Last week, the Allegheny County Council voted unanimously to allow the Knit the Bridge project to “yarn bomb” the Andy Warhol Bridge from August 10th to September 7th. Now, the Seed Award project has been all over the news with its message of bringing together communities from all over Southwestern Pennsylvania. At the County Council meeting that approved the project, the Post-Gazette was there to report:

Not only did the project receive no resistance from the council, it was endorsed as one of Pittsburgh’s points of pride by county Executive Rich Fitzgerald.

“We’re very excited,” Mr. Fitzgerald said. “It’s going to be beautiful once it occurs, and it’s going to bring us some national recognition.”

In another article, the Post-Gazette spoke to project manager and fabric artist, Amanda Gross, about the far-reaching scope of the massive installation art piece.

“Currently, we have 725 individuals and 70 groups participating,” Ms. Gross said. She estimated that more than 900 artists are participating. She hopes to have every county in Western Pennsylvania and every community in Allegheny County represented by the panels.

Donna Stoltz of Shaler is one of the knitters. A professor at the University of Pittsburgh, she learned of the project through a colleague. Ms. Stoltz said she started her panel while riding in the car with her husband and decided use rainbow colors. An avid kayaker, she has a plan for when the bridge is complete.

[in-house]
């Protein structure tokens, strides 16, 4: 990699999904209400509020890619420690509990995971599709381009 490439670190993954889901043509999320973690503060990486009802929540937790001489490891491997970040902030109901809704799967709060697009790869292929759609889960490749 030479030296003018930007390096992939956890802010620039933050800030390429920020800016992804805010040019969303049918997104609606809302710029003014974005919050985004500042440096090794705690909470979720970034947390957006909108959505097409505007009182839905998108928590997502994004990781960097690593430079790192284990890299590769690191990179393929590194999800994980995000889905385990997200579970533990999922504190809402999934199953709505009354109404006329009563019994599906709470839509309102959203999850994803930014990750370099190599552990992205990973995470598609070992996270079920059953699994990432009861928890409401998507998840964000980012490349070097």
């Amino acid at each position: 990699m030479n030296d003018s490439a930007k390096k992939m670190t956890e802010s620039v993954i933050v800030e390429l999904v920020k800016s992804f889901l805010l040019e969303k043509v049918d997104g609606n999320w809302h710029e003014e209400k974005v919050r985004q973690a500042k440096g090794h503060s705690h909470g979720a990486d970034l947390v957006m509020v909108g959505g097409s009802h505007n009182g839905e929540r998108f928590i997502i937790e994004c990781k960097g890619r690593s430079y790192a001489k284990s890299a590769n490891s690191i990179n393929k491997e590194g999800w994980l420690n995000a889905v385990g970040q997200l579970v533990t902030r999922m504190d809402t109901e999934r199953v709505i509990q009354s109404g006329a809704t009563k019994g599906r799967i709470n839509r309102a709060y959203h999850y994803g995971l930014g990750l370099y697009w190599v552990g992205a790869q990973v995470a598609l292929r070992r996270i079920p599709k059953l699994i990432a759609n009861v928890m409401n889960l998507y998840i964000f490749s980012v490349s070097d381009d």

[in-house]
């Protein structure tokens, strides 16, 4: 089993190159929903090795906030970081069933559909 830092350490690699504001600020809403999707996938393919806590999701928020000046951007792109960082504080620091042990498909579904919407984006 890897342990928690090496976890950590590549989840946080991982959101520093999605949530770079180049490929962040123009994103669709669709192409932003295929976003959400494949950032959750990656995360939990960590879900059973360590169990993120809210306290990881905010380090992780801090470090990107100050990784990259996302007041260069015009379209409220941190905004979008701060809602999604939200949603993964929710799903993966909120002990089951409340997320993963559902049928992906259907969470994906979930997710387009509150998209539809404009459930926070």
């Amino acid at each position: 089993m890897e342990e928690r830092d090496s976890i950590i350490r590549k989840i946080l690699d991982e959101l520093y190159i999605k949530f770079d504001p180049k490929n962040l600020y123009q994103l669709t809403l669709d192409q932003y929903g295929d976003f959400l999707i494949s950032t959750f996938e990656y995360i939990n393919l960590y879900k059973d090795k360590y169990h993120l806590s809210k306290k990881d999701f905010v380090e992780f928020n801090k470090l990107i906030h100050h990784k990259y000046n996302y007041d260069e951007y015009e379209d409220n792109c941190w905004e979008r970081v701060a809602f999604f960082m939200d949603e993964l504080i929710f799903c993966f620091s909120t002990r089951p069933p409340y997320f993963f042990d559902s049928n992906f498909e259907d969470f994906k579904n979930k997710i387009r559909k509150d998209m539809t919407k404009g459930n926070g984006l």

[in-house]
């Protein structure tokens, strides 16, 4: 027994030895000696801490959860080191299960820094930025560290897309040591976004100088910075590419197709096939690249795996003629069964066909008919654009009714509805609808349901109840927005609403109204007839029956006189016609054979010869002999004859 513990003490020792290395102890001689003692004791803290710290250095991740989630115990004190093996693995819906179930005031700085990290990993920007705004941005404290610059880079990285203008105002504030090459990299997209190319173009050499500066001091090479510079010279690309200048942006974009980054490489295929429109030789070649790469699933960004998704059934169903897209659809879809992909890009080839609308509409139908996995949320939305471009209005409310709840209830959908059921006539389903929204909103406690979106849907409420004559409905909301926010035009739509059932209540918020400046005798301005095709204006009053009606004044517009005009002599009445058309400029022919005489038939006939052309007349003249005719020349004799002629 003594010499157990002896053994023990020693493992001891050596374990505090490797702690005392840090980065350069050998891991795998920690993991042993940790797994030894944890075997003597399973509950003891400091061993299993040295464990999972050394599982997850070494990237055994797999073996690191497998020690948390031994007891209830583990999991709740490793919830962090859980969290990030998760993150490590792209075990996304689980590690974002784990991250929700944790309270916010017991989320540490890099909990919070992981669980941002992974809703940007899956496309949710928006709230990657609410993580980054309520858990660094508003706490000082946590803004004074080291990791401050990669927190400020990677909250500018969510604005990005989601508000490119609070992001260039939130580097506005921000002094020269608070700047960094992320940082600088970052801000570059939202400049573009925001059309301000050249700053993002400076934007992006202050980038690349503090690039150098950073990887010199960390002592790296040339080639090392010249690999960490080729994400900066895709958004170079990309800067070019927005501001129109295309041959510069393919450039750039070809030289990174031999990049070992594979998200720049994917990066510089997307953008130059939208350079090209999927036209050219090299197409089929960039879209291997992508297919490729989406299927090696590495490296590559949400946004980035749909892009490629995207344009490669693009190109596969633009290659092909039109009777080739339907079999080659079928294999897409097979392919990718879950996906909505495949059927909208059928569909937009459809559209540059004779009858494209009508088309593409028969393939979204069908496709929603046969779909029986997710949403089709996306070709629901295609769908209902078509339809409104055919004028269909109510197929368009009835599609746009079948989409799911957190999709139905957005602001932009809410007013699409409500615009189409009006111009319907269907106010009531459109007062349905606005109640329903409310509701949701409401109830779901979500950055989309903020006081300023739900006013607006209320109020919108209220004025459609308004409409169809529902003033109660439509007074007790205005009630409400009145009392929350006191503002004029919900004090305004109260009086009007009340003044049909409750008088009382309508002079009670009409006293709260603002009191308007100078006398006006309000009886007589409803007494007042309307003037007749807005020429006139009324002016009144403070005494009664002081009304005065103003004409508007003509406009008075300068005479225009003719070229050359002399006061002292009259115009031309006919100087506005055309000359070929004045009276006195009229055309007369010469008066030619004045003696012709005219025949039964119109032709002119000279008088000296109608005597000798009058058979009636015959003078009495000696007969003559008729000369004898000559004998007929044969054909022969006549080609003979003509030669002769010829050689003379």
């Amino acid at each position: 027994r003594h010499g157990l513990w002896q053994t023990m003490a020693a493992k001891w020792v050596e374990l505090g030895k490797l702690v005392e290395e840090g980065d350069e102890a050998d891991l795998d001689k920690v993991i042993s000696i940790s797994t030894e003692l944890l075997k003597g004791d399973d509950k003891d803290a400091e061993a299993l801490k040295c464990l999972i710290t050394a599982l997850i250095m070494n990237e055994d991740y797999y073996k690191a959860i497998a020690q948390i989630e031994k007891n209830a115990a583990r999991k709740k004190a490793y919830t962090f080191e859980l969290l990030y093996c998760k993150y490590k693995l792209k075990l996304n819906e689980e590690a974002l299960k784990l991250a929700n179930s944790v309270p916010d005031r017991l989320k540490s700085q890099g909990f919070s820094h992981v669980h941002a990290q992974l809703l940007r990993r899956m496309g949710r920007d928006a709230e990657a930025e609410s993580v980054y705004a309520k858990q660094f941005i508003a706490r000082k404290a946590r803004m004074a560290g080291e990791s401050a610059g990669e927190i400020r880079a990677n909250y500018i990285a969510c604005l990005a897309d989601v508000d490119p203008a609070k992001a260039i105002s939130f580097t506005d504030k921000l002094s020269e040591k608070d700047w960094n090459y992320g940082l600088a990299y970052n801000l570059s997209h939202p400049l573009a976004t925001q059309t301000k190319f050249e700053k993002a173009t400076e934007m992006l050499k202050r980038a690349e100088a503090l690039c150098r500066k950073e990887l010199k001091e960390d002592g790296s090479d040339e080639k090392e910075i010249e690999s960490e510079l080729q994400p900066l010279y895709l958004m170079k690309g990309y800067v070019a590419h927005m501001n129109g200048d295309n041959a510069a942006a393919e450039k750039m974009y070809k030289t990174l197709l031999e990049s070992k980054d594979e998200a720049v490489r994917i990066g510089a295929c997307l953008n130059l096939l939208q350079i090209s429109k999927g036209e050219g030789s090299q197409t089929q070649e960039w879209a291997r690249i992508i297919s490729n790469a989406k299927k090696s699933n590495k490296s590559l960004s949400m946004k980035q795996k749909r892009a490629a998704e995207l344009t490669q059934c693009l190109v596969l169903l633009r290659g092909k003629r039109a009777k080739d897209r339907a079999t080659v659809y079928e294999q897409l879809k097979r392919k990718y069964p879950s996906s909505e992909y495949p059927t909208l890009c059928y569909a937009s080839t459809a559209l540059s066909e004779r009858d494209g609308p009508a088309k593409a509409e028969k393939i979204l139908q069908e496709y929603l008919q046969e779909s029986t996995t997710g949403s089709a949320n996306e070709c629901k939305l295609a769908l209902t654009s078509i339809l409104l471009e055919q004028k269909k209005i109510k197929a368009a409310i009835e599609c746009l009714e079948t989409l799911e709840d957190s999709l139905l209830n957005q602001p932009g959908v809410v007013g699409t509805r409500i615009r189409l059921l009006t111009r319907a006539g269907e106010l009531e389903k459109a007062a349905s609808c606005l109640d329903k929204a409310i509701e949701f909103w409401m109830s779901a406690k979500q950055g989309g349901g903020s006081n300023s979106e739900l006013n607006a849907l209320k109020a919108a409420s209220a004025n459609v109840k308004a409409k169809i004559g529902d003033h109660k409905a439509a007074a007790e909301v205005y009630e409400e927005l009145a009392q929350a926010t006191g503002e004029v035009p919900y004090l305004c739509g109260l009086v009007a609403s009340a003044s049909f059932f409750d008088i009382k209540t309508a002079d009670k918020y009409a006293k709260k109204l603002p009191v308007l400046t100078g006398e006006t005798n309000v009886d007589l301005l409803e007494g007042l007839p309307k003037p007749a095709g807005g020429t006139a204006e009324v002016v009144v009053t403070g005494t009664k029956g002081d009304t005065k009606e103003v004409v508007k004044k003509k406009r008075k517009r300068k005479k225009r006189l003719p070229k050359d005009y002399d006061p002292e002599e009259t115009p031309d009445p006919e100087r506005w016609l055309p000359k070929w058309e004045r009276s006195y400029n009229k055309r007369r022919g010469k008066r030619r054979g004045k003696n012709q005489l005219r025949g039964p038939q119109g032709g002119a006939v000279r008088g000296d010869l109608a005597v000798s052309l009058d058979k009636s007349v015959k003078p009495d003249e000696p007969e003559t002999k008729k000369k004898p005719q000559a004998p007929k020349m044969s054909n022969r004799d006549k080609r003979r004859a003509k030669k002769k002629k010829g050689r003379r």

“I want to kayak under the bridge when it is done and just take it all in,” she said.

Already, the dream of Knit the Bridge is coming true, tying together communities from all backgrounds, regardless of age, race or gender. Pittsburgh’s NPR news station, WESA, sat down with a group of teen boys from Allegheny Youth Development in the North Side’s Marshall-Shadeland neighborhood who are a part of the project.

Diondre Harris and friends knitting / Photo courtesy: Ryan Loew/WESA

Photo courtesy: Ryan Loew/WESA

The boys were eating hot dogs, talking about the NBA playoffs and sharing their report cards. AYD held the event to celebrate all that the few dozen teenage boys who take part in the program did over the course of the last school year.

Among those accomplishments, they learned to knit. They even made parts of the panels that will be hung on the Andy Warhol Bridge later this summer as part of the Knit the Bridge project, which is expected to be the largest “yarn bomb” ever in the United States.

“It’s just positive … I like it so much; I just love it,” Diondre Harris [one of the boys] said. “It’s easy and it’s not that hard; it’s not too complicated. It’s just something I can do. If you need somewhere to go or something to do to take your mind off of something, like if somebody bashes my family or my friend or something, I’ll just go in my room and I’ll knit, and just sit there and knit and knit.”

All throughout the city, people are knitting the 2,500 panels that will be hung over the steel bridge’s towers and rails. If you’re interested in being part of the project, you can visit Knit the Bridge’s website or email them at knitthebridge@nullgmail.com. And even if you can’t knit (or crochet!), you can still donate to the project’s IndieGoGo campaign to help pay for all the materials, installation costs and stipends to make this one-of-a-kind community art project a reality.